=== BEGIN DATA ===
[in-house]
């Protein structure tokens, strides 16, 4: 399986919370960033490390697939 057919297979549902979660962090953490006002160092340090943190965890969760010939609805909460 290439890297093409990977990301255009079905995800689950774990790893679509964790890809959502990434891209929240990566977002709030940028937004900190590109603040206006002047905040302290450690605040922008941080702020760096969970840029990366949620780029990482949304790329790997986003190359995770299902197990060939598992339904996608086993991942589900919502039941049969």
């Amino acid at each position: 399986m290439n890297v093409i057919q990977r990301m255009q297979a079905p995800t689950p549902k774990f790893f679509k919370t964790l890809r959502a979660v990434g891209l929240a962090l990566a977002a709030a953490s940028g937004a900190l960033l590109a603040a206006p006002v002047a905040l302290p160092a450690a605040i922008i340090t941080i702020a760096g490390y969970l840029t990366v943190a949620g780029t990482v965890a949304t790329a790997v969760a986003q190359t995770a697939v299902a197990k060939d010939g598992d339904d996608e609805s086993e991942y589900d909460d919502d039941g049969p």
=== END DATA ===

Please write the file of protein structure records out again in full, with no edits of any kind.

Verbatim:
[in-house]
């Protein structure tokens, strides 16, 4: 399986919370960033490390697939 057919297979549902979660962090953490006002160092340090943190965890969760010939609805909460 290439890297093409990977990301255009079905995800689950774990790893679509964790890809959502990434891209929240990566977002709030940028937004900190590109603040206006002047905040302290450690605040922008941080702020760096969970840029990366949620780029990482949304790329790997986003190359995770299902197990060939598992339904996608086993991942589900919502039941049969």
């Amino acid at each position: 399986m290439n890297v093409i057919q990977r990301m255009q297979a079905p995800t689950p549902k774990f790893f679509k919370t964790l890809r959502a979660v990434g891209l929240a962090l990566a977002a709030a953490s940028g937004a900190l960033l590109a603040a206006p006002v002047a905040l302290p160092a450690a605040i922008i340090t941080i702020a760096g490390y969970l840029t990366v943190a949620g780029t990482v965890a949304t790329a790997v969760a986003q190359t995770a697939v299902a197990k060939d010939g598992d339904d996608e609805s086993e991942y589900d909460d919502d039941g049969p």